Max has been eating a lot lately. For breakfast alone, the kid can down three oatmeals, an egg burrito and chocolate milk. Hello, growth spurt! Happily, Max's ability to eat and drink have improved over the years (the cerebral palsy messes with tongue control and swallowing), but he still has issues with retention and he isn't yet up to chewing on crunchy or hard foods.
I recently went to a therapy session at his school with a well-respected, experienced feeding therapist, and wanted to share some of her tips.
Practice with crunchy foods
Place a crunchy item that easily dissolves, like a Cheez Doodles or onion ring, on your child's molar to practice biting and crunching. We also practice this with French toast sticks, strips of grilled cheese and pieces of potato.
Thicken thin liquids
The idea is to make liquids more of a nectar consistency, so more is retained. We add Hormel Thick & Easy to chocolate milk and other beverages. The stuff used to only come in canisters, but is now available in packets. CVS now makes its own Instant Food Thickener and it's a good deal. Hormel also has pre-thickened juices, along with already-thickened water (but, really, it's a no-brainer to dump the stuff in yourself). You can also mix applesauce and water for a thickened juice, or yogurt and milk, or just buy some juice purees like the ones Gerber Graduates and Peter Rabbit Organics make.
Strengthen jaws with Chewy Tubes
We'd been using these right before meals, to loosen up Max's jaw, but this therapist felt pretty strongly that meals should be focused on eating, not therapy. So now we use these before snacks and during the actual therapy. We place the stick on Max's back right molar, have him bite down and count to ten, repeat three more times, then switch to his other molar.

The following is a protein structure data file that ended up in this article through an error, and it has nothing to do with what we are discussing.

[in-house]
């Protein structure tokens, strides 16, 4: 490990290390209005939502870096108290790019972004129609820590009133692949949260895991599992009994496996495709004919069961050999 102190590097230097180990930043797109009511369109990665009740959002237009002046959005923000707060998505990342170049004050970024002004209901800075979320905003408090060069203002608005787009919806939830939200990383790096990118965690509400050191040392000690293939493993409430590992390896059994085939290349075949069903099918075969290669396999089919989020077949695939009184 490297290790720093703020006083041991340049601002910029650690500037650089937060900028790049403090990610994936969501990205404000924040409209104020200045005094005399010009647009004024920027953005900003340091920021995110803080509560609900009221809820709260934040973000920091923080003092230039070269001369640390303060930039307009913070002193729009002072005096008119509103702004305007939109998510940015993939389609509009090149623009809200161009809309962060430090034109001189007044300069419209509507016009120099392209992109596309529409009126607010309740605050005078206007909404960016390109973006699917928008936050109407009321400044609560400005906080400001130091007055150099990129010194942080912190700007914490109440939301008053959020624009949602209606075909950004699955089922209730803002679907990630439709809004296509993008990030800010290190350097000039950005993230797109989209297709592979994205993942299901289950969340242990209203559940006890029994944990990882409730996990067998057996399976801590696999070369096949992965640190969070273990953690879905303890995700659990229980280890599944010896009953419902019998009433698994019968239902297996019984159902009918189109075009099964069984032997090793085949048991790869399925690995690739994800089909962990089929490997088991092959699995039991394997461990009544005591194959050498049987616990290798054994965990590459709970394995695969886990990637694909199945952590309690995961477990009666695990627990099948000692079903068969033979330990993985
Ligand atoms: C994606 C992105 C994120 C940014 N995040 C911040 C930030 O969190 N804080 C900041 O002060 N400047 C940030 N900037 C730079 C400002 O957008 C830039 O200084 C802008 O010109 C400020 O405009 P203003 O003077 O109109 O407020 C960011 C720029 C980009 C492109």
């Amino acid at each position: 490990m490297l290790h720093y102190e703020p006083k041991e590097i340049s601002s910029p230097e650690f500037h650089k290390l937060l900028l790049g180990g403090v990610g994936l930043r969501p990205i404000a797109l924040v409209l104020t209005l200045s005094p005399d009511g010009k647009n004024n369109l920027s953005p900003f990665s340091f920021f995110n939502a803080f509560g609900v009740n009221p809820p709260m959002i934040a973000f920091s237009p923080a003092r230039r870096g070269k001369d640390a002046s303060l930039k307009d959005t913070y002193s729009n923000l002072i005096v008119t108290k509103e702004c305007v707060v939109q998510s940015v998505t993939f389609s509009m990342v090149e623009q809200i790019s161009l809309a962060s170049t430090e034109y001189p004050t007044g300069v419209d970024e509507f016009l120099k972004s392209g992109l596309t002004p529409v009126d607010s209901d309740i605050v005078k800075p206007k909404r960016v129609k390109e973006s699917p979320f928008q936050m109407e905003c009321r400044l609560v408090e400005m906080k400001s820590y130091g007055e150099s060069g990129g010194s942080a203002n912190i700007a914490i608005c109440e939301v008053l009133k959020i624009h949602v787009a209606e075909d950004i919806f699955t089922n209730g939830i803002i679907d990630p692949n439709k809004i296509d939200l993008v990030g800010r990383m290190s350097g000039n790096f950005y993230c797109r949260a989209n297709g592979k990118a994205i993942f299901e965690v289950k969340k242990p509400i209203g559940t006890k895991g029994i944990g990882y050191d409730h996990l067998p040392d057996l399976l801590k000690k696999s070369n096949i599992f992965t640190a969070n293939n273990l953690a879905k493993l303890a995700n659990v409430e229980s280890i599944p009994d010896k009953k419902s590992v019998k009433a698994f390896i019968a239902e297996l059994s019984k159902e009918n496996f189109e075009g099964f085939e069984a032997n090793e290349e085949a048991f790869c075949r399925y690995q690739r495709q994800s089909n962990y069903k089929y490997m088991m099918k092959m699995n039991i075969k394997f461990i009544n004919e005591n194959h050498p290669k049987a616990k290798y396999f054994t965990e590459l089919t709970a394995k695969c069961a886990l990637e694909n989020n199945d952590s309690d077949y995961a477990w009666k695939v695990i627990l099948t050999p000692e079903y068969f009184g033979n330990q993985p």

Practice sipping with fat straws
Dip a fat straw into chocolate pudding so Max learns to close his lips around the straw, the therapist suggested. Eventually, she promised, he will suck the pudding out from inside the straw. It hasn't happened yet, but Max sure has been enjoying practicing. Hot tip: Burger King has fat straws. (Combine that with my penchant for swiping those stubby IKEA pencils and I'm turning into a virtual kleptomaniac.)
Make kids who drool more aware of swallowing
Kids with cerebral palsy and other oral motor issues often can't manage their front salivary glands and tongue, so saliva pools and doesn't get thrust back, toward the throat. Hence, the drool. There's a patch that can help dry up saliva, the Transderm Scop (it's usually used for sea sickness) and even surgery to reverse salivary glands, but I haven't wanted to go those routes. The therapist recommended that, using a straw as a pipette, we drip ice water into Max's mouth under his tongue to make him more aware of swallowing a pool of water. He has to learn to gather it together and move it back, a movement that does not come naturally to him. "Cue him if you see him pooling by tapping on his tongue," she said. She also suggested Max wear wristbands, and we could remind him to wipe the drool; it's a great tip, but Max hasn't been into the wristbands. Even purple ones.
Lean forward during tooth-brushing
Tooth-brushing is a challenge because Max doesn't spit. So she recommended we bend him slightly forward, so liquid will run out. Such a simple thing, but a big help.